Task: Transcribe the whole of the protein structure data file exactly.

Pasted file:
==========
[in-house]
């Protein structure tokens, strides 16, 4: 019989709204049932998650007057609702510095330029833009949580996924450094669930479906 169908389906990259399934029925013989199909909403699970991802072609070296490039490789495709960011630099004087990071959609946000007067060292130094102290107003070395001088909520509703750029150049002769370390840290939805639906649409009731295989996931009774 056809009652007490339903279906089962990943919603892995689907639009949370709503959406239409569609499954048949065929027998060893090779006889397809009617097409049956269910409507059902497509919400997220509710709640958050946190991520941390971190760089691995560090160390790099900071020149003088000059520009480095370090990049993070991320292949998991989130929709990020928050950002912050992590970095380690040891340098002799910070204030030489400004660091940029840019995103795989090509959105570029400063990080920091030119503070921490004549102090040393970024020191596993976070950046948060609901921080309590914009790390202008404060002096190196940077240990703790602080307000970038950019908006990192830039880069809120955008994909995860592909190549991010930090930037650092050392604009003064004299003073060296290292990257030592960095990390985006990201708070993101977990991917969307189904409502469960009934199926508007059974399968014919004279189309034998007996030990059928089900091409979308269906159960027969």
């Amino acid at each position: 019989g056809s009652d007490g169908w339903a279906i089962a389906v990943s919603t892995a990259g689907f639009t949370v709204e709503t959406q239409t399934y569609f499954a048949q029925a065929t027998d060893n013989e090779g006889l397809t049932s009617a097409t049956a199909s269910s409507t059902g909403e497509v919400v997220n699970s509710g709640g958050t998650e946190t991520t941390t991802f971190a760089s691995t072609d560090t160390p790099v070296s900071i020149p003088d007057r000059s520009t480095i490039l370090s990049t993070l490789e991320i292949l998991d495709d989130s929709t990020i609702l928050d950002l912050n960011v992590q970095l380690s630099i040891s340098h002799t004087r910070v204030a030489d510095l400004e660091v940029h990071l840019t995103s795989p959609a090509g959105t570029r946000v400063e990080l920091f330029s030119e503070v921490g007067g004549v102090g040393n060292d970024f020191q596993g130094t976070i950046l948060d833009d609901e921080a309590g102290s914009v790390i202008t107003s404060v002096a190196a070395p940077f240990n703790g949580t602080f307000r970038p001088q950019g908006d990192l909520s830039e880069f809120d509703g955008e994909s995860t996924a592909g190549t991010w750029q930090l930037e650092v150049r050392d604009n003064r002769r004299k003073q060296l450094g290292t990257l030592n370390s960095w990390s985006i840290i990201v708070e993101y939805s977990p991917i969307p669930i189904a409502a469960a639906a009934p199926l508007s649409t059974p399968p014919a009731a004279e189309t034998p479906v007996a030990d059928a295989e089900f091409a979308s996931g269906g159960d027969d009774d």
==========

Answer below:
[in-house]
């Protein structure tokens, strides 16, 4: 019989709204049932998650007057609702510095330029833009949580996924450094669930479906 169908389906990259399934029925013989199909909403699970991802072609070296490039490789495709960011630099004087990071959609946000007067060292130094102290107003070395001088909520509703750029150049002769370390840290939805639906649409009731295989996931009774 056809009652007490339903279906089962990943919603892995689907639009949370709503959406239409569609499954048949065929027998060893090779006889397809009617097409049956269910409507059902497509919400997220509710709640958050946190991520941390971190760089691995560090160390790099900071020149003088000059520009480095370090990049993070991320292949998991989130929709990020928050950002912050992590970095380690040891340098002799910070204030030489400004660091940029840019995103795989090509959105570029400063990080920091030119503070921490004549102090040393970024020191596993976070950046948060609901921080309590914009790390202008404060002096190196940077240990703790602080307000970038950019908006990192830039880069809120955008994909995860592909190549991010930090930037650092050392604009003064004299003073060296290292990257030592960095990390985006990201708070993101977990991917969307189904409502469960009934199926508007059974399968014919004279189309034998007996030990059928089900091409979308269906159960027969």
């Amino acid at each position: 019989g056809s009652d007490g169908w339903a279906i089962a389906v990943s919603t892995a990259g689907f639009t949370v709204e709503t959406q239409t399934y569609f499954a048949q029925a065929t027998d060893n013989e090779g006889l397809t049932s009617a097409t049956a199909s269910s409507t059902g909403e497509v919400v997220n699970s509710g709640g958050t998650e946190t991520t941390t991802f971190a760089s691995t072609d560090t160390p790099v070296s900071i020149p003088d007057r000059s520009t480095i490039l370090s990049t993070l490789e991320i292949l998991d495709d989130s929709t990020i609702l928050d950002l912050n960011v992590q970095l380690s630099i040891s340098h002799t004087r910070v204030a030489d510095l400004e660091v940029h990071l840019t995103s795989p959609a090509g959105t570029r946000v400063e990080l920091f330029s030119e503070v921490g007067g004549v102090g040393n060292d970024f020191q596993g130094t976070i950046l948060d833009d609901e921080a309590g102290s914009v790390i202008t107003s404060v002096a190196a070395p940077f240990n703790g949580t602080f307000r970038p001088q950019g908006d990192l909520s830039e880069f809120d509703g955008e994909s995860t996924a592909g190549t991010w750029q930090l930037e650092v150049r050392d604009n003064r002769r004299k003073q060296l450094g290292t990257l030592n370390s960095w990390s985006i840290i990201v708070e993101y939805s977990p991917i969307p669930i189904a409502a469960a639906a009934p199926l508007s649409t059974p399968p014919a009731a004279e189309t034998p479906v007996a030990d059928a295989e089900f091409a979308s996931g269906g159960d027969d009774d």